Ask the question

When researching a building’s history, there are so many things that can tell the story. Yes, the first step is to find who legally owned the LAND that it was built on, and that gives us a framework of just that, who owned it. That is done through the deeds at the Recorder of “Deeds” office at the Courthouse. Then you can cite book and page about the ownership. However there is so much more! Taxes are not the only thing relative either. After the Civil War, if you owned a building on St. Charles’ Main Street and you were pro Southern, your taxes would have most likely risen..but not if a Union man.

SO MANY WAYS to find the buildings real story…there are maps, plats, Birdseye views, Sanborn Insurance maps, City Directories, newspapers, photographs, local history and even family histories! Sometimes people are credited with something when they are not even alive! Plus property is sometimes inherited, but the transfer of deeds doesn’t happen for years and years afterwards. Plus sometimes, the family says someone NEVER lived somewhere, but his brother lived in the house on the property. This kind of information comes from a family history.

CAN’T BELIEVE YOUR EYES? Photographs are great, but a date – ANY DATE – can be written on a photograph. Even if time stamped that can be manipulated through the camera itself. After a deed research is conducted, the lives of the people who owned it needs to be studied. A building is architecture, it is bricks and stone. It is the lives of the people who actually lived in it that tell its story. What did they do? Where they a City leader or a crook? Where did they come from? If the story is that they started a school for the blacks, how can that be documented?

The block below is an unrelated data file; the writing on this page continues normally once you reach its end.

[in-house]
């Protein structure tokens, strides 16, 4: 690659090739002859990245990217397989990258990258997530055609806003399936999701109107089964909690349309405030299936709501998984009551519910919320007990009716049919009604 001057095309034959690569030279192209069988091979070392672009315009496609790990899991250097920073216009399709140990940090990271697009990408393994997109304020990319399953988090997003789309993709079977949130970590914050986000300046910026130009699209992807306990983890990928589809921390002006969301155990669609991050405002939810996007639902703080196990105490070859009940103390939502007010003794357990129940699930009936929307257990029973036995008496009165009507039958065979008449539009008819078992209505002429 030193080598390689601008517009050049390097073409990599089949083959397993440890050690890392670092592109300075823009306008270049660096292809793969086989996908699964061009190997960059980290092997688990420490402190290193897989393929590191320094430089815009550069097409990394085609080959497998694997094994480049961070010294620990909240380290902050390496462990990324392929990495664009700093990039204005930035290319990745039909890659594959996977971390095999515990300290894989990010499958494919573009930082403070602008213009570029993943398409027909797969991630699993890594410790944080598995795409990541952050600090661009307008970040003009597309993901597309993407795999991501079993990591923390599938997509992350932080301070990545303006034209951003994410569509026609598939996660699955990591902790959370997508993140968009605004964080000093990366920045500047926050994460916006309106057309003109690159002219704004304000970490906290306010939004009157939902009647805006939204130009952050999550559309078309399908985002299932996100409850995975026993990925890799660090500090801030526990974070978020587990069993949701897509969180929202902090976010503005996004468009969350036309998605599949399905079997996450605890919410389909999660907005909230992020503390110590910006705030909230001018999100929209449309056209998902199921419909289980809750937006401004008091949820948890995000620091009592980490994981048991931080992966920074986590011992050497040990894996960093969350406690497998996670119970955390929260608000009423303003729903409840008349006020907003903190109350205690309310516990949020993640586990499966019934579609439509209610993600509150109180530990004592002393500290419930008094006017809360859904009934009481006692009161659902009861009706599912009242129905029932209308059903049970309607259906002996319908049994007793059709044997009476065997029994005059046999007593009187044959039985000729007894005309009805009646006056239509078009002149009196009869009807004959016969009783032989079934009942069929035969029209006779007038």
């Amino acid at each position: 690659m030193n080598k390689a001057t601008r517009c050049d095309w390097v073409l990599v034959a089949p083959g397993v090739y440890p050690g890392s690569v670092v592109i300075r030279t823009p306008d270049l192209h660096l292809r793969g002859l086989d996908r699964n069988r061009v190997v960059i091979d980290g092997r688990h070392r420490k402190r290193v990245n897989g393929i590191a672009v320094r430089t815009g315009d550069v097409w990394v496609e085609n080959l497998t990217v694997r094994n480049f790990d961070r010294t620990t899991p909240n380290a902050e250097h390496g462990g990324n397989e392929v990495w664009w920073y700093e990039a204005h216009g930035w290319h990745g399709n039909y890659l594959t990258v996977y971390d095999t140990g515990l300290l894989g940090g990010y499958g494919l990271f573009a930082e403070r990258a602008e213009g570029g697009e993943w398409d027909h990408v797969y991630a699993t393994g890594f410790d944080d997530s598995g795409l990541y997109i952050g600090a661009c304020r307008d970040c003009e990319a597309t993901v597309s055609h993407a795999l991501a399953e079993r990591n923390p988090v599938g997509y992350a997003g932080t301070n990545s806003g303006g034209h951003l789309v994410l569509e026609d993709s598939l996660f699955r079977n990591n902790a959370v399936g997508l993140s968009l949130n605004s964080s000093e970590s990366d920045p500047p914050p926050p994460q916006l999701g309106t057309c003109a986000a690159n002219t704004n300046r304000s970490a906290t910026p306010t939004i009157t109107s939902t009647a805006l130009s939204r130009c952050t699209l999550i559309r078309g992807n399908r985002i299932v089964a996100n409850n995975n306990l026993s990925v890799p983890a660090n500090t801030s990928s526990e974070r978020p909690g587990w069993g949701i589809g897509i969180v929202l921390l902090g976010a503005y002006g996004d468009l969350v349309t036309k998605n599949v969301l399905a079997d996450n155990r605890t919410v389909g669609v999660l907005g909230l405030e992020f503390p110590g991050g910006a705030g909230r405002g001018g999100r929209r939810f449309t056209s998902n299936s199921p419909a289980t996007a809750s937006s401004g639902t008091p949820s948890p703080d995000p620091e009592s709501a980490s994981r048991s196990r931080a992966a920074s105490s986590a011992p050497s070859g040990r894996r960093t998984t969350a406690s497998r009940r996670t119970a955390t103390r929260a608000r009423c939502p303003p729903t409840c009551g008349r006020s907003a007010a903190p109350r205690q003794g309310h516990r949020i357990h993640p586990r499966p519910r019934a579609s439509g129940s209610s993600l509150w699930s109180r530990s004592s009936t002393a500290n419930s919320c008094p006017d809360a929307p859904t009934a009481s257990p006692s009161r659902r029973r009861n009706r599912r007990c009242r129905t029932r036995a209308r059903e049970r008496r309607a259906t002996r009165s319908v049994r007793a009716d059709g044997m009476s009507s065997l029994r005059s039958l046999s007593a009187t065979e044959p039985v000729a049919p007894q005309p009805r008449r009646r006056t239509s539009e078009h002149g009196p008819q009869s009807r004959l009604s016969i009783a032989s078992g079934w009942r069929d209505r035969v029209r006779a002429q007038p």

And history is continuous. Fifty years ago, historians only had the story told over the clothesline to go on.The documents to go on could only be found right there, and we didn’t have the internet to help us find things tucked away in other archives, or historical societies. Families move away, and old family stories and photographs go with them. You have to be a bit of a history detective, not just the deed research and the family genealogist, too. 

You must keep an open mind, and realize that is the way we learn new things and grow! That is how history progresses! Ask questions…don’t just take everything at face value…even if it is on a deed. Remember to read the whole story…you might learn that when that deed was written that it was the meeting house for the Colored Odd Fellows Lodge too. Ask, is this possible and why did they do this? 

And most of all.. look at it through the eyes a that time, don’t be judgmental. We have all made mistakes…we’re human. That’s how we learn from our mistakes. Thats history. The real story comes from when we put the people’s lives into the context of the times in which they were born. Slavery was evil. Slavery was wrong. And there were thousands of Union soldiers who gave their lives to end that wrong. To understand the stories, one has to look at the times in which someone was living. Not just within a building at an address, but to consider their dreams, their failures and the time in which they lived.

Think…Question…dig deep…look for the whole story.

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